Overlooking the shaky conditions of the overall stock markets in the past two weeks, the reality is that the biotech sector has been on a tear. The BioCentury 100 was up 11 out of the 14 weeks in the third quarter. It is up 17 percent on the quarter, 24 percent on the year, and 93 percent since the group started rising at the beginning of September 1998.

But while the biotech equity market has been known to get ahead of itself, this time it looks like the enthusiasm is sustainable, driven by the fundamentals of the mid-tier and top tier companies.

In fact, Jeffrey Casdin of Casdin Capital Partners went so far as to argue that this is the first time that biotech has been a growth stock sector. "It's always had the promise, but it's never been able to follow through and deliver," he said. "In 1985-86 it fizzled when Genentech bombed out, as expectations for Activase tPA were $1 billion and it did a few hundred million. In '91 there was Amgen, and Centocor and Synergen were expected to follow, but they blew up and Neupogen growth flattened in '92. In 1995-96 there was another brief moment, not so much based on any one company but because the group got so cheap - so that was really a normalization of values."

The reason biotech had failed to deliver, he said, was that the technology was never really that powerful. But now the industry looks like it is building a new, higher, sustainable base.

"This rally has been driven mostly by antibodies - finally," Casdin said. "Unlike proteins, which depend on an unbelievable amount of work to purify a protein with therapeutic value, with antibodies there are lots of targets being created. So I have a feeling this product category is sustainable. And coming behind it is genomics-driven proteins, antibodies and small molecules, along with companies making money."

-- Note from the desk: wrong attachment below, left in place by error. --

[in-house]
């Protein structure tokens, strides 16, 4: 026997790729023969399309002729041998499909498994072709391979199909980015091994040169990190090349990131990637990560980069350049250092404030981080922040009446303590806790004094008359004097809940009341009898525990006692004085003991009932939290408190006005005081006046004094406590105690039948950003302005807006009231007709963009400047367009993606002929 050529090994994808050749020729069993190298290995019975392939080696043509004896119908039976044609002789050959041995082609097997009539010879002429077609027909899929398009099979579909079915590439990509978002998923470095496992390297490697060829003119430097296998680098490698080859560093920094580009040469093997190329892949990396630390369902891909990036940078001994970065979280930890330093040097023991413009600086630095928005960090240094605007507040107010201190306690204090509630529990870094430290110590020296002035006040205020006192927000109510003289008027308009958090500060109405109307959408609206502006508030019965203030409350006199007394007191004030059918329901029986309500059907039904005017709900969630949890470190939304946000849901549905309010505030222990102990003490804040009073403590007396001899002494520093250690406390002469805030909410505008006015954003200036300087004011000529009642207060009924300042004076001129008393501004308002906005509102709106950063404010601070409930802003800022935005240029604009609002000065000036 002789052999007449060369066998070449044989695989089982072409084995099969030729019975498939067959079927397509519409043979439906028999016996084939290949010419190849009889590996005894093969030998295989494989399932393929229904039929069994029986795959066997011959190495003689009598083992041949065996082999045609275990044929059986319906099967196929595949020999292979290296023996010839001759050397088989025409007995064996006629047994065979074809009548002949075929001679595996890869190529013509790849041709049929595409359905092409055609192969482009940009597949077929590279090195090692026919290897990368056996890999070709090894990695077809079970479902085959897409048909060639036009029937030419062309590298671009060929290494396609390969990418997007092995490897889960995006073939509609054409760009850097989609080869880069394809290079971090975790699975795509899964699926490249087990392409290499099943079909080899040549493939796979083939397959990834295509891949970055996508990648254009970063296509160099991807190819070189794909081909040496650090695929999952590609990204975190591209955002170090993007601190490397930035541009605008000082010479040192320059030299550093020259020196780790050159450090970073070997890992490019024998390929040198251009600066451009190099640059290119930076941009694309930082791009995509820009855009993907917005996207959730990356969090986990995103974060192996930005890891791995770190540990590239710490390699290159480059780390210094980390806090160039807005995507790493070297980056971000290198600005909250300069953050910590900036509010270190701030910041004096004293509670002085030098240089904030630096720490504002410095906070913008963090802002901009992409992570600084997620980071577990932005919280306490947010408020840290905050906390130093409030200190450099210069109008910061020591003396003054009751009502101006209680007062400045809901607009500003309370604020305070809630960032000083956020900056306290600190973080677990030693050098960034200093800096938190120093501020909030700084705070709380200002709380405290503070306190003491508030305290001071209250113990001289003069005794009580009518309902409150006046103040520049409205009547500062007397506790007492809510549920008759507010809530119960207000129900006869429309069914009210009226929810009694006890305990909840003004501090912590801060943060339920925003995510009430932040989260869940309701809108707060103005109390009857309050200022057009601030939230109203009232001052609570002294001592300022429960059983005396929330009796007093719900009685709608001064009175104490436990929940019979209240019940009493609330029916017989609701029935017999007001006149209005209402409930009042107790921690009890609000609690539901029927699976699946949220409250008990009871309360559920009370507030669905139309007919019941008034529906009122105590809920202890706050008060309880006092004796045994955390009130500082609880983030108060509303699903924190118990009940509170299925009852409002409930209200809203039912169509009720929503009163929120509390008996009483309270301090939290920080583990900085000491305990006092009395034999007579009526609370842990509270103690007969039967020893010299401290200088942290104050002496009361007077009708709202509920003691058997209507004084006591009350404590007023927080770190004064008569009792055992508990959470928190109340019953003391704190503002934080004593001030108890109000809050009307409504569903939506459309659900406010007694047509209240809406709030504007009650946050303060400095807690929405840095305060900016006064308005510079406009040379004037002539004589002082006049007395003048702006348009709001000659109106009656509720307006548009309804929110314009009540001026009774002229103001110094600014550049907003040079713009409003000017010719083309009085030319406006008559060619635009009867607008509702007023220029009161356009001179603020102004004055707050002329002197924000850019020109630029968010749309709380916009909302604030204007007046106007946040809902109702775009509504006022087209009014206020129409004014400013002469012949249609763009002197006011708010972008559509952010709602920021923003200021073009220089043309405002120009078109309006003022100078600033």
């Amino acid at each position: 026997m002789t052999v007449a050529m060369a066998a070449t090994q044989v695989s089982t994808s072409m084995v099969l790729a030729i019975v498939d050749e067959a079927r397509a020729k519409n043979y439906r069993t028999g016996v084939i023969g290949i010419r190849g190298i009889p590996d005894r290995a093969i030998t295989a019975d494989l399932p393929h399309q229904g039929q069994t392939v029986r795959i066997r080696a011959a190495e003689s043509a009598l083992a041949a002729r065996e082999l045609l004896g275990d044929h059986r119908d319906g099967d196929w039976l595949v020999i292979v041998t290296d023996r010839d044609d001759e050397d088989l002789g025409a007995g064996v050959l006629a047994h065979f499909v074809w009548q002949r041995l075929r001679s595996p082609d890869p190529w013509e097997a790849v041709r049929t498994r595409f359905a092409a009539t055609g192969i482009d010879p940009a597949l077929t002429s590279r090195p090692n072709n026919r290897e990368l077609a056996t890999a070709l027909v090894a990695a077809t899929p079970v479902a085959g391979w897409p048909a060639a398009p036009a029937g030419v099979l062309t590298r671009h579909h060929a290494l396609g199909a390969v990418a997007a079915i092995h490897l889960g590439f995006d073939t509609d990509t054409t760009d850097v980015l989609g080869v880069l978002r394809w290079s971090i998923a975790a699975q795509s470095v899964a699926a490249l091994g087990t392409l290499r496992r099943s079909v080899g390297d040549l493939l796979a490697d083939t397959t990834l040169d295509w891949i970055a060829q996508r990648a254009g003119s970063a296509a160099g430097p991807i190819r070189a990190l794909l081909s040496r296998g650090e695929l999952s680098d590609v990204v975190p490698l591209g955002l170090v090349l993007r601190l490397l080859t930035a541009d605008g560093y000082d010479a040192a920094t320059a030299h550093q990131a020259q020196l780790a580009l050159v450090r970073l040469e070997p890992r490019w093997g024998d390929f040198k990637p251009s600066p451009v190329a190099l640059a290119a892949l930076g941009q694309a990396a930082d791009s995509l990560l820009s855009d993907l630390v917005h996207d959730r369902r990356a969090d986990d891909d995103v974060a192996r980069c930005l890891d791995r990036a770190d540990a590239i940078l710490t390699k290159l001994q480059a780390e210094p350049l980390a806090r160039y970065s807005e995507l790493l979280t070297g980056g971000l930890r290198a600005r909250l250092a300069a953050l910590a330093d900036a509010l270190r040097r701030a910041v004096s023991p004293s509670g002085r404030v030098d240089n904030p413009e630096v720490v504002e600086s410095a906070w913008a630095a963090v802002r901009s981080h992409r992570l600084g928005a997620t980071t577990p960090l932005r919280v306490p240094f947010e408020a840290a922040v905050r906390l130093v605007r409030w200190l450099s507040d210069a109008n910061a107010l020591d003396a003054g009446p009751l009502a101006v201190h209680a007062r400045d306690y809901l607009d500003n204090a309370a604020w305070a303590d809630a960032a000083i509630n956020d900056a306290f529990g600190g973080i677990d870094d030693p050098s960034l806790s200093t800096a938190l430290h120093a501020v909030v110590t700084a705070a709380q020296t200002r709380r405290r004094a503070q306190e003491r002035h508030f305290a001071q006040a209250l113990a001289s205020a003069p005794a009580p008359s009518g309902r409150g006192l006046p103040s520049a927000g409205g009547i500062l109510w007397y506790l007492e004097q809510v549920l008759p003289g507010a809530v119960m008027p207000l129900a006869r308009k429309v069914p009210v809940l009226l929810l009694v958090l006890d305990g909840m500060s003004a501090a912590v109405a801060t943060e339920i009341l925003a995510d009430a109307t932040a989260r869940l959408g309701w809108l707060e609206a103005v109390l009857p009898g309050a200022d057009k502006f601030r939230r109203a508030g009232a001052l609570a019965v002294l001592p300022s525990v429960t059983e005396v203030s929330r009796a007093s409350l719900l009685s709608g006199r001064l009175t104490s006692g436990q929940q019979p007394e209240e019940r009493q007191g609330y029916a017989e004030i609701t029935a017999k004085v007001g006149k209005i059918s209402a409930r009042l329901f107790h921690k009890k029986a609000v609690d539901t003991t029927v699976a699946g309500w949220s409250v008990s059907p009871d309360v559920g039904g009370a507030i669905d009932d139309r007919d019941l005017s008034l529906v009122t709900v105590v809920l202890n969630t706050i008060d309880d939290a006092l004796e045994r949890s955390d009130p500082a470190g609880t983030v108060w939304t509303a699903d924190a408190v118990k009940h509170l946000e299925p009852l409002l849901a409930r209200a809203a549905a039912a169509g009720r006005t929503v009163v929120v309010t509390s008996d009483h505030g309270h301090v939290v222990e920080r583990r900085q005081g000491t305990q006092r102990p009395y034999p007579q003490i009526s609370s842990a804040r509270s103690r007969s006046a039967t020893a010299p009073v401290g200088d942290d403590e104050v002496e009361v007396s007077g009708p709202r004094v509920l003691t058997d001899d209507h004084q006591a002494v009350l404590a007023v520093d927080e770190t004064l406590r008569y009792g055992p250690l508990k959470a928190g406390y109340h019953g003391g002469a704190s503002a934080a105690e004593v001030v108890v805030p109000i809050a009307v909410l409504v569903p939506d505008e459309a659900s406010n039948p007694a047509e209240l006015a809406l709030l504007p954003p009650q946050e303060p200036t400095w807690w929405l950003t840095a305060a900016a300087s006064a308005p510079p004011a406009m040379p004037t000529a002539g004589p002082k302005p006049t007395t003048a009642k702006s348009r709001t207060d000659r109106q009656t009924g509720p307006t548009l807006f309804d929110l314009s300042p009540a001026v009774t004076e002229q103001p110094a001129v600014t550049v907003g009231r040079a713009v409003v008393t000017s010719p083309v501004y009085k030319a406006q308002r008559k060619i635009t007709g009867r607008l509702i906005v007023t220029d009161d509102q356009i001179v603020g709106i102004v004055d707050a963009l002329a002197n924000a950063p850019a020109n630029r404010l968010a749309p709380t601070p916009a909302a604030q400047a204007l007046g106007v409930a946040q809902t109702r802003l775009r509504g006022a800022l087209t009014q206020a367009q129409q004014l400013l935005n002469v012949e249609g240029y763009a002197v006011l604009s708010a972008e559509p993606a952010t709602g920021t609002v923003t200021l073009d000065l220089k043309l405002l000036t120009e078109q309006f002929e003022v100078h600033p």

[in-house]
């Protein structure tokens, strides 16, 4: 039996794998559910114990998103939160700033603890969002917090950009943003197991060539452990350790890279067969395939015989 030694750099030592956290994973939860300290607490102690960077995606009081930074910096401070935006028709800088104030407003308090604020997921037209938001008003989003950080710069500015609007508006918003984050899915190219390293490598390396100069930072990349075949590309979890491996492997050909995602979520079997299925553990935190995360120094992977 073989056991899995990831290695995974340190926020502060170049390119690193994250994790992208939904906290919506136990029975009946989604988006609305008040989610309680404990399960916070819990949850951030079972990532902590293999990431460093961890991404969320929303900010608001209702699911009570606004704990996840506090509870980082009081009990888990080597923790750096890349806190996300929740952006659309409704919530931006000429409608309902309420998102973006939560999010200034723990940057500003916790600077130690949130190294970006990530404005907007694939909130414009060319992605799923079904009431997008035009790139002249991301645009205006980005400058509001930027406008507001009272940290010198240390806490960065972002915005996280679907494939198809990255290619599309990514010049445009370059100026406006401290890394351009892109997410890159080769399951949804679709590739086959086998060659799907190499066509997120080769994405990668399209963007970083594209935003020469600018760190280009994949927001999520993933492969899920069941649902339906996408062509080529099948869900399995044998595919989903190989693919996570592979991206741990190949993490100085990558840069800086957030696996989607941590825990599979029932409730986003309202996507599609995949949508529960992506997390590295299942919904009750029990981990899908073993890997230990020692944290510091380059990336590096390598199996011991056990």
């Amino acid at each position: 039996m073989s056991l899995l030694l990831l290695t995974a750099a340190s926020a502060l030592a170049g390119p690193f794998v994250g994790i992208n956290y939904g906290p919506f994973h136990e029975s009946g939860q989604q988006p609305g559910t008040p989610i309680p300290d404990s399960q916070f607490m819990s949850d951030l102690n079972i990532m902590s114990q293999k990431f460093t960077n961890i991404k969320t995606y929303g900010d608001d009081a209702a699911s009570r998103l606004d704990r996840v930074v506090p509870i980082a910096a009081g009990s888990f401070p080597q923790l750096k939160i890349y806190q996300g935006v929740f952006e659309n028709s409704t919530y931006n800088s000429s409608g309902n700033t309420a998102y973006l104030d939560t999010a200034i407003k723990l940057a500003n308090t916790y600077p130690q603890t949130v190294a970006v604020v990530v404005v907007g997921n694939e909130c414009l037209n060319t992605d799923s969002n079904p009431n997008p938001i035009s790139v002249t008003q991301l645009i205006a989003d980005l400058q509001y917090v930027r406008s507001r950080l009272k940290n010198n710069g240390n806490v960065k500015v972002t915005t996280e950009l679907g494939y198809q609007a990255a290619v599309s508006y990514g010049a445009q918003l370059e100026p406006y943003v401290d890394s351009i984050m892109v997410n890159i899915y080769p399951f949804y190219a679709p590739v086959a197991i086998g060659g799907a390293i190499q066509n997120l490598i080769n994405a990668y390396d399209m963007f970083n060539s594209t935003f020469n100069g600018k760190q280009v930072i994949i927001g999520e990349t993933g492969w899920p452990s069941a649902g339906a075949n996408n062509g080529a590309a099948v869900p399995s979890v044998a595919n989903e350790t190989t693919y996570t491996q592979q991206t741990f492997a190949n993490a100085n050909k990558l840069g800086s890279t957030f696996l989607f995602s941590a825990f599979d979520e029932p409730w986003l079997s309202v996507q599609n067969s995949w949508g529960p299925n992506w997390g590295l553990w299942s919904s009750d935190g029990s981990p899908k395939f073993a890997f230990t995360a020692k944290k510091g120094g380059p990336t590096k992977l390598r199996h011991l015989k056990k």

Thus Casdin sees a "small but bigger universe of companies that will bottom on earnings. I see higher highs and higher lows, and the valleys will be shorter in time. In a way I see biotech as just getting off the starting line for the first time."

Sven Borho of OrbiMed Advisors also likes the fact that this rally is underpinned by earnings. "The driver for the sector versus some of the other bull markets before is the earnings of the 21 or so profitable companies. The rally started with this group and that has been the driving force. To that extent, this rally is more sustainable - unlike '95 or '91, which were driven by expectations five years down the road."

Underlying any run up is the question of what is a sustainable base, and that, in turn, depends on whether current prices are justified. There are at least two ways of looking at that issue. First is the question of whether the market caps of companies with earnings are justified by either current sales and future sales trends for existing products, or by the potential of the next products in the pipeline.

Another way to approach the issue is to consider those companies that do not yet have sales and earnings, but have products in Phase II or Phase III trials. Many of these have market caps double those that similarly situated companies had a year ago. For long-term players in the industry, there is some discomfort when companies without approved products get market caps of half a billion dollars or more - and certainly there is an even larger percentage that is discomfitted when market caps of these companies go over $1 billion.

Earnings-driven companies